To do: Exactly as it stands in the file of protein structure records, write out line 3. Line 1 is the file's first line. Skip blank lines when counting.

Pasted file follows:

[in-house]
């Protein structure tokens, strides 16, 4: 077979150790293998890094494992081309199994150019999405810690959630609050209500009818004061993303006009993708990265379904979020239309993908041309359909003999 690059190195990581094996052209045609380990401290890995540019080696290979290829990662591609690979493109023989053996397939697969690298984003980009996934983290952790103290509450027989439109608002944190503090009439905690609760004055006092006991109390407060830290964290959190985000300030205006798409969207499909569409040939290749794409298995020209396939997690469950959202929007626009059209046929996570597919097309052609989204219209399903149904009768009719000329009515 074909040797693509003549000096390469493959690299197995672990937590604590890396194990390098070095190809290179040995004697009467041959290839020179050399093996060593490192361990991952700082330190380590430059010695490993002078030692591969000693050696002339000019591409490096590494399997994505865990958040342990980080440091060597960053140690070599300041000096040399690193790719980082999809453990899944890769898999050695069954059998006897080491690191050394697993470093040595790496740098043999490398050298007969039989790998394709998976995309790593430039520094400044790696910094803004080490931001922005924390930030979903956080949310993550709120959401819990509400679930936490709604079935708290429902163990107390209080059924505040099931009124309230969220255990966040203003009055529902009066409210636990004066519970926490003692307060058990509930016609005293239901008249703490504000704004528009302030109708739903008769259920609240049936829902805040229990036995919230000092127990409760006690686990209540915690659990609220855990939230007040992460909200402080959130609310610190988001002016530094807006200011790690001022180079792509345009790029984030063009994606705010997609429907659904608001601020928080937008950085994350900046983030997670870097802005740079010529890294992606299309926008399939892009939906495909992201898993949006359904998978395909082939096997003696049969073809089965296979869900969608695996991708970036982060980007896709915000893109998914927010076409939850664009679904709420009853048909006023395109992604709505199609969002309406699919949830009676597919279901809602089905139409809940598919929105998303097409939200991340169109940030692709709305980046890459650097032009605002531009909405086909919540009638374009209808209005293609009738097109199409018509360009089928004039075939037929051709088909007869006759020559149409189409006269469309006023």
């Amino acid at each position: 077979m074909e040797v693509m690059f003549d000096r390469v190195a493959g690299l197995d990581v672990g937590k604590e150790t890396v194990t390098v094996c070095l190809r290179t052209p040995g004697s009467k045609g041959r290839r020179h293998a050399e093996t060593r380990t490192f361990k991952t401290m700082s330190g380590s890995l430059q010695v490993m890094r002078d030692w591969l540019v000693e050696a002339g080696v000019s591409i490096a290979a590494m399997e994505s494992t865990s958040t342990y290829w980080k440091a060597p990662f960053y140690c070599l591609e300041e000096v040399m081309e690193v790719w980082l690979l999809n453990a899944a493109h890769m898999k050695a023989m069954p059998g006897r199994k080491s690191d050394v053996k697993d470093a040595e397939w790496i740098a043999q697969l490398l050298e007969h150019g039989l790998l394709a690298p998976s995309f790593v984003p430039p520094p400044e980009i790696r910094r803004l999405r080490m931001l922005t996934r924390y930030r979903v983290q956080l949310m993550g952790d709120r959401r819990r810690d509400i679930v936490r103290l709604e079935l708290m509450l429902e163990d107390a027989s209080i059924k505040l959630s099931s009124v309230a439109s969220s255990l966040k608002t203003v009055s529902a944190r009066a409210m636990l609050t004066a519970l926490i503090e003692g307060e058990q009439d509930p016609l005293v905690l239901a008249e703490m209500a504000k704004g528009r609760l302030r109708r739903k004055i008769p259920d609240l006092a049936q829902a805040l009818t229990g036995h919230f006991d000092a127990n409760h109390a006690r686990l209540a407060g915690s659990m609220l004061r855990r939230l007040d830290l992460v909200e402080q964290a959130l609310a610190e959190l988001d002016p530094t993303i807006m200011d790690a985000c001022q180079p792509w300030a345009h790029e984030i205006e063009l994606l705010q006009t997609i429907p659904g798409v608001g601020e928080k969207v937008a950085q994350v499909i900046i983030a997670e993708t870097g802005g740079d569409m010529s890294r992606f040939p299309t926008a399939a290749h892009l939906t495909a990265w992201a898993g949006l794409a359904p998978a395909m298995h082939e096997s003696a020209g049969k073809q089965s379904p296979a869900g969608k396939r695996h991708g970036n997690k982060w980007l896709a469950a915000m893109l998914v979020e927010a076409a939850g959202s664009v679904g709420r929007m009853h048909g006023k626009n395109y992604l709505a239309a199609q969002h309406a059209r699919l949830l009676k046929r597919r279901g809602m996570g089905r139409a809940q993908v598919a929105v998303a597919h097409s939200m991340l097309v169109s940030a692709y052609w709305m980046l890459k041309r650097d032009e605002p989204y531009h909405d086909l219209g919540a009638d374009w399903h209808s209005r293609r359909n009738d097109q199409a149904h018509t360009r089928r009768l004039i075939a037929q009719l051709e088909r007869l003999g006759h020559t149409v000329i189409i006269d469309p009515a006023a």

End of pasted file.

């Amino acid at each position: 077979m074909e040797v693509m690059f003549d000096r390469v190195a493959g690299l197995d990581v672990g937590k604590e150790t890396v194990t390098v094996c070095l190809r290179t052209p040995g004697s009467k045609g041959r290839r020179h293998a050399e093996t060593r380990t490192f361990k991952t401290m700082s330190g380590s890995l430059q010695v490993m890094r002078d030692w591969l540019v000693e050696a002339g080696v000019s591409i490096a290979a590494m399997e994505s494992t865990s958040t342990y290829w980080k440091a060597p990662f960053y140690c070599l591609e300041e000096v040399m081309e690193v790719w980082l690979l999809n453990a899944a493109h890769m898999k050695a023989m069954p059998g006897r199994k080491s690191d050394v053996k697993d470093a040595e397939w790496i740098a043999q697969l490398l050298e007969h150019g039989l790998l394709a690298p998976s995309f790593v984003p430039p520094p400044e980009i790696r910094r803004l999405r080490m931001l922005t996934r924390y930030r979903v983290q956080l949310m993550g952790d709120r959401r819990r810690d509400i679930v936490r103290l709604e079935l708290m509450l429902e163990d107390a027989s209080i059924k505040l959630s099931s009124v309230a439109s969220s255990l966040k608002t203003v009055s529902a944190r009066a409210m636990l609050t004066a519970l926490i503090e003692g307060e058990q009439d509930p016609l005293v905690l239901a008249e703490m209500a504000k704004g528009r609760l302030r109708r739903k004055i008769p259920d609240l006092a049936q829902a805040l009818t229990g036995h919230f006991d000092a127990n409760h109390a006690r686990l209540a407060g915690s659990m609220l004061r855990r939230l007040d830290l992460v909200e402080q964290a959130l609310a610190e959190l988001d002016p530094t993303i807006m200011d790690a985000c001022q180079p792509w300030a345009h790029e984030i205006e063009l994606l705010q006009t997609i429907p659904g798409v608001g601020e928080k969207v937008a950085q994350v499909i900046i983030a997670e993708t870097g802005g740079d569409m010529s890294r992606f040939p299309t926008a399939a290749h892009l939906t495909a990265w992201a898993g949006l794409a359904p998978a395909m298995h082939e096997s003696a020209g049969k073809q089965s379904p296979a869900g969608k396939r695996h991708g970036n997690k982060w980007l896709a469950a915000m893109l998914v979020e927010a076409a939850g959202s664009v679904g709420r929007m009853h048909g006023k626009n395109y992604l709505a239309a199609q969002h309406a059209r699919l949830l009676k046929r597919r279901g809602m996570g089905r139409a809940q993908v598919a929105v998303a597919h097409s939200m991340l097309v169109s940030a692709y052609w709305m980046l890459k041309r650097d032009e605002p989204y531009h909405d086909l219209g919540a009638d374009w399903h209808s209005r293609r359909n009738d097109q199409a149904h018509t360009r089928r009768l004039i075939a037929q009719l051709e088909r007869l003999g006759h020559t149409v000329i189409i006269d469309p009515a006023a």